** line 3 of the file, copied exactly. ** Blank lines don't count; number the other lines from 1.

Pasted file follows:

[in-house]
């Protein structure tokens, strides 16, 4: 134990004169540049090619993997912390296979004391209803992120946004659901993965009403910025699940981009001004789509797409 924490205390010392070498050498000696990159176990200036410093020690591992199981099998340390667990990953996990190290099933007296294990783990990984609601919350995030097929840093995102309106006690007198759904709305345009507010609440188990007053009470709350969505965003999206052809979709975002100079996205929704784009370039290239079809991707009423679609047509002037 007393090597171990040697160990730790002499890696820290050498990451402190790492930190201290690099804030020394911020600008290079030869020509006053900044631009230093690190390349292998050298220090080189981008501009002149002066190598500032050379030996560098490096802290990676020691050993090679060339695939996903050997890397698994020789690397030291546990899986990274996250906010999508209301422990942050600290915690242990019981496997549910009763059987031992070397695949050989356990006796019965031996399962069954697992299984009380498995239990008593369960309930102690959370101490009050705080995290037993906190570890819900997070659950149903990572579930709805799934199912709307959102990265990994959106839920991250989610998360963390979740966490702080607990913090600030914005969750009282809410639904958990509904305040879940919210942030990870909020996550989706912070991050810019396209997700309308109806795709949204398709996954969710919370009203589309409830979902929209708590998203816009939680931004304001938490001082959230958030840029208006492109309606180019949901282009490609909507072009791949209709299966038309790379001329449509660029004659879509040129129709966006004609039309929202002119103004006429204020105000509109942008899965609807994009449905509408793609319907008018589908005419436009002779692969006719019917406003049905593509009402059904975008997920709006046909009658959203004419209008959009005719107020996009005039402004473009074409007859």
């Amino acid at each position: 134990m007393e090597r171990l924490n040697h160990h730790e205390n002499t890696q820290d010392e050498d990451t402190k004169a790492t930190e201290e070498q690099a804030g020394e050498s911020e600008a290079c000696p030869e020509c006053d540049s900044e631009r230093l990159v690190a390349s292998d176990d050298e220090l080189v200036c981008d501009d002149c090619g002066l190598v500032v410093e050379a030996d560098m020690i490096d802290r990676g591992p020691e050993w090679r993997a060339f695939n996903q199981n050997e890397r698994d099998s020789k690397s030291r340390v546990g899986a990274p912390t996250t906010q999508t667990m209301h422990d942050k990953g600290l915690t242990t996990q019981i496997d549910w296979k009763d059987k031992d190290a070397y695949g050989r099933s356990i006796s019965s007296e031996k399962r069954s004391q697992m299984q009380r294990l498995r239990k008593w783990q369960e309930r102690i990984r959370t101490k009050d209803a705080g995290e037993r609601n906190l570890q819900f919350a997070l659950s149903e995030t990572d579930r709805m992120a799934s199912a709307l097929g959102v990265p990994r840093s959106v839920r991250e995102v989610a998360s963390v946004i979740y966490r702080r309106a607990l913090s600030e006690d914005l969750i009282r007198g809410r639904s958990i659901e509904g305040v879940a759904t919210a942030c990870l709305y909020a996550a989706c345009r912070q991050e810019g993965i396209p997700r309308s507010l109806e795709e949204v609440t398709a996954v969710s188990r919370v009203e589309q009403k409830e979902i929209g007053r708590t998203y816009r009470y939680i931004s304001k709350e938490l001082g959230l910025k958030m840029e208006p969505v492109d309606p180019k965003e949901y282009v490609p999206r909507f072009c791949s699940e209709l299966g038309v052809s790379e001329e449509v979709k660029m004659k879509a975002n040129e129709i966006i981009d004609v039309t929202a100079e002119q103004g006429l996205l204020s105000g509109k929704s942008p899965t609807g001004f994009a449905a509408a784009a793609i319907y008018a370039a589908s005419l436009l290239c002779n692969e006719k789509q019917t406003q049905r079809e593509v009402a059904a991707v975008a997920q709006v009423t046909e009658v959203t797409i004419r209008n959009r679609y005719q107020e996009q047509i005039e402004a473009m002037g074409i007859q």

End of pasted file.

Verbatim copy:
């Amino acid at each position: 134990m007393e090597r171990l924490n040697h160990h730790e205390n002499t890696q820290d010392e050498d990451t402190k004169a790492t930190e201290e070498q690099a804030g020394e050498s911020e600008a290079c000696p030869e020509c006053d540049s900044e631009r230093l990159v690190a390349s292998d176990d050298e220090l080189v200036c981008d501009d002149c090619g002066l190598v500032v410093e050379a030996d560098m020690i490096d802290r990676g591992p020691e050993w090679r993997a060339f695939n996903q199981n050997e890397r698994d099998s020789k690397s030291r340390v546990g899986a990274p912390t996250t906010q999508t667990m209301h422990d942050k990953g600290l915690t242990t996990q019981i496997d549910w296979k009763d059987k031992d190290a070397y695949g050989r099933s356990i006796s019965s007296e031996k399962r069954s004391q697992m299984q009380r294990l498995r239990k008593w783990q369960e309930r102690i990984r959370t101490k009050d209803a705080g995290e037993r609601n906190l570890q819900f919350a997070l659950s149903e995030t990572d579930r709805m992120a799934s199912a709307l097929g959102v990265p990994r840093s959106v839920r991250e995102v989610a998360s963390v946004i979740y966490r702080r309106a607990l913090s600030e006690d914005l969750i009282r007198g809410r639904s958990i659901e509904g305040v879940a759904t919210a942030c990870l709305y909020a996550a989706c345009r912070q991050e810019g993965i396209p997700r309308s507010l109806e795709e949204v609440t398709a996954v969710s188990r919370v009203e589309q009403k409830e979902i929209g007053r708590t998203y816009r009470y939680i931004s304001k709350e938490l001082g959230l910025k958030m840029e208006p969505v492109d309606p180019k965003e949901y282009v490609p999206r909507f072009c791949s699940e209709l299966g038309v052809s790379e001329e449509v979709k660029m004659k879509a975002n040129e129709i966006i981009d004609v039309t929202a100079e002119q103004g006429l996205l204020s105000g509109k929704s942008p899965t609807g001004f994009a449905a509408a784009a793609i319907y008018a370039a589908s005419l436009l290239c002779n692969e006719k789509q019917t406003q049905r079809e593509v009402a059904a991707v975008a997920q709006v009423t046909e009658v959203t797409i004419r209008n959009r679609y005719q107020e996009q047509i005039e402004a473009m002037g074409i007859q």